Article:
The prevalence of glaucoma (allowing for the study design) in any category in at least one eye was 4.9% (95% CI 4.1 to 5.7; n = 101 participants). There were 156 eyes of 101 participants which met the ISGEO three-tiered evidence-based classification of glaucoma: 51 eyes were in category 1, 73 were in category 2 (perimetry not performed or unreliable) and 32 were in category 3. Of the 73 eyes in category 2, 46 did not meet the VA criteria (VA >6/60) and the remainder could not perform reliable (as defined above) perimetry by the second attempt. Seven eyes met the structural definitions of criteria 1, but did not meet the VA standard for perimetry or could not perform reliable perimetry, and were deemed non-glaucomatous. Only three eyes were classified as glaucomatous on the basis of CDR asymmetry.

The prevalence of glaucoma increased with age in both men and women (fig 1). Figure 2 shows the distribution of PACG, POAG and secondary glaucoma in men and women. The overall prevalence of PACG was 2.5% (95% CI 1.5 to 3.5) and of POAG was 2.0% (95% CI 0.9 to 3.1). In all, 22 (1.1%) participants had AACG in at least one eye and 30 (1.5%) had CACG. There were 10 (0.5%) participants with secondary glaucoma in at least one eye: 5 eyes with pseudoexfoliative, 3 with uveitic and 2 with neovascular glaucoma.

Figure 1

 Prevalence of glaucoma by age and gender.

Figure 2

 Distribution of clinical glaucoma subtypes by gender.

There were 32 eyes blinded by PACG, accounting for 84% of all eyes with blindness due to glaucoma. AACG was the cause of blindness in 20 eyes, and CACG in 12 eyes. Eight participants were bilaterally blind due to AACG and three due to CACG. Only three eyes were blind due to POAG and four due to secondary glaucoma.

The use of mydriatics, as per the protocol, produced no adverse events.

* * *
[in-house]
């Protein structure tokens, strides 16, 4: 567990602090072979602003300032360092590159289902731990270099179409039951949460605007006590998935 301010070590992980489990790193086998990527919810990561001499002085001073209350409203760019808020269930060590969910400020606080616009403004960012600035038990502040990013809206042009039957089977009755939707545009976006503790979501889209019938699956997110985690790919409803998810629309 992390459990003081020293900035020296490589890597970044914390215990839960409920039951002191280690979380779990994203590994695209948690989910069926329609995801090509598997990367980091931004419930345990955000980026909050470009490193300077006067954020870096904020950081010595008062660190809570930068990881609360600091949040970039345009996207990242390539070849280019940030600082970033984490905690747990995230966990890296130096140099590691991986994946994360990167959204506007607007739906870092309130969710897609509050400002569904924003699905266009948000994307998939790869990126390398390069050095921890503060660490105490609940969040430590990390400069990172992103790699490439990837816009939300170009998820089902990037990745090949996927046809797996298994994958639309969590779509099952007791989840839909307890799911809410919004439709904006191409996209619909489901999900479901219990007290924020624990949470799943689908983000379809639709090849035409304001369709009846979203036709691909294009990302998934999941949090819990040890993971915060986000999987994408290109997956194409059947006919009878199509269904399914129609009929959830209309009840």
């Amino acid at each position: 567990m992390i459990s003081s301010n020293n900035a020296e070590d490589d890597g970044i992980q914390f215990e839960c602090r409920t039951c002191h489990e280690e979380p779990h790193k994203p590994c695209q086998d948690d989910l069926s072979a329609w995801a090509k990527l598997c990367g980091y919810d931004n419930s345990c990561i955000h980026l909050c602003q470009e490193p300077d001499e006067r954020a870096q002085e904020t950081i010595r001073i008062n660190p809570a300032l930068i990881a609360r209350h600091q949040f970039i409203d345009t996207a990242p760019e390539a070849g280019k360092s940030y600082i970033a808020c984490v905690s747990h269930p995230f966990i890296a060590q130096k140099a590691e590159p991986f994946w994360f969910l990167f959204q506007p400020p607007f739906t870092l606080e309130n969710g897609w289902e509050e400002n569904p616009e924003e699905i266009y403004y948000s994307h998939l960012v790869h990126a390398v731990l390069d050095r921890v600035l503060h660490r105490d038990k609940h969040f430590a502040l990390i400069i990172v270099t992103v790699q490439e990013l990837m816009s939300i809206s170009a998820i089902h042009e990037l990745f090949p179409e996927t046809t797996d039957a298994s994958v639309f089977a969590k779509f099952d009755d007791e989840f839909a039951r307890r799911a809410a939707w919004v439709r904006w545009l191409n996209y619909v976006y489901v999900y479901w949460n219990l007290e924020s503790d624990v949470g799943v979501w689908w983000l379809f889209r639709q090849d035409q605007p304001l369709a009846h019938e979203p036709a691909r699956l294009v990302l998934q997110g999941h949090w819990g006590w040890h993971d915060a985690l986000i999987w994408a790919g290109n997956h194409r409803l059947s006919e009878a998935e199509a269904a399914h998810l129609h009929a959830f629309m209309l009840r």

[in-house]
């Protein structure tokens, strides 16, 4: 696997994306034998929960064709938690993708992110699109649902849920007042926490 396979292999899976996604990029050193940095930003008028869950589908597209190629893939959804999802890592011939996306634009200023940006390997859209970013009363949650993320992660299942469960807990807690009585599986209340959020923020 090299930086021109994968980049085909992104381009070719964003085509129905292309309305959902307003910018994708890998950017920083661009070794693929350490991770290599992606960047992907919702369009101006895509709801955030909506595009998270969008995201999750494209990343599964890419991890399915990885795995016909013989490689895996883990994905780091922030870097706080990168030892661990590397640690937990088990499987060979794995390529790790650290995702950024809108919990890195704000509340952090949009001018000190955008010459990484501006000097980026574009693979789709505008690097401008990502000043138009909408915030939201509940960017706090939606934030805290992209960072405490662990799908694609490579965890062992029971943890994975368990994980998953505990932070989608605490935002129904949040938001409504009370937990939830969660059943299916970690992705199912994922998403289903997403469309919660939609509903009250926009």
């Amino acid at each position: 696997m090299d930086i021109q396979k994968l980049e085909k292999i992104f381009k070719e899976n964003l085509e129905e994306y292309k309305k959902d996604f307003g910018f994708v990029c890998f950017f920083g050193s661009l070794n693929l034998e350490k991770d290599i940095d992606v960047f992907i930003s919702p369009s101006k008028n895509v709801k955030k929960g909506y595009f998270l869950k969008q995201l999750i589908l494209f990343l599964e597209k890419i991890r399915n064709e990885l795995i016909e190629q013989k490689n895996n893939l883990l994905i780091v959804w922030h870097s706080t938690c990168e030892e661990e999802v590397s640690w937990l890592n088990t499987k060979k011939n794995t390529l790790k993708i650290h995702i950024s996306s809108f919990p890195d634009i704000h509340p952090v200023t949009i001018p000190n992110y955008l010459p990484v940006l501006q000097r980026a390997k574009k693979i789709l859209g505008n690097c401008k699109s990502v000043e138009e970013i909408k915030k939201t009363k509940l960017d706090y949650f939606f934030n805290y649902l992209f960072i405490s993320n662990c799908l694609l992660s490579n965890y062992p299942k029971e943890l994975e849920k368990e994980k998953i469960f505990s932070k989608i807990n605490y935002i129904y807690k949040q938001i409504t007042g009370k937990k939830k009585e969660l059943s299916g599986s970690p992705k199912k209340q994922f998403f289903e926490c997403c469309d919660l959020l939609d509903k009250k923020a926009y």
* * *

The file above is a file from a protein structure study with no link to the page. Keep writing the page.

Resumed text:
This study provides the first population-based data about the prevalence and subtypes of glaucoma in Myanmar. Data relating to the prevalence of “occludable” angles (angle-closure glaucoma suspects) are not presented in this report. The most striking finding was the high prevalence of PACG in this population. The ratio of PACG to POAG was 1.25:1, which is lower than the 3:1 ratio reported in a Mongolian population,5 but almost twice that reported in Chinese eyes,3,8 and considerably greater than the ratios reported in populations from India and Bangladesh (table 3).6,7 Discerning the relative amounts of PACG to POAG is important because it has profound implications in the optimisation of screening and treatment strategies: a greater prevalence of PACG, coupled with its high visual morbidity, implies that more resources should be directed towards it. A directed screening programme involving Van Herick grading, gonioscopy and laser iridotomy has been highly successful in reducing angle-closure glaucoma in the Inuit and is undergoing evaluation in Mongolia.19 However, evidence is emerging which suggests that the mechanism of angle closure in certain regions of Asia, including South-East Asia, may be multifactorial, involving pupillary block and non-pupillary block components.19,28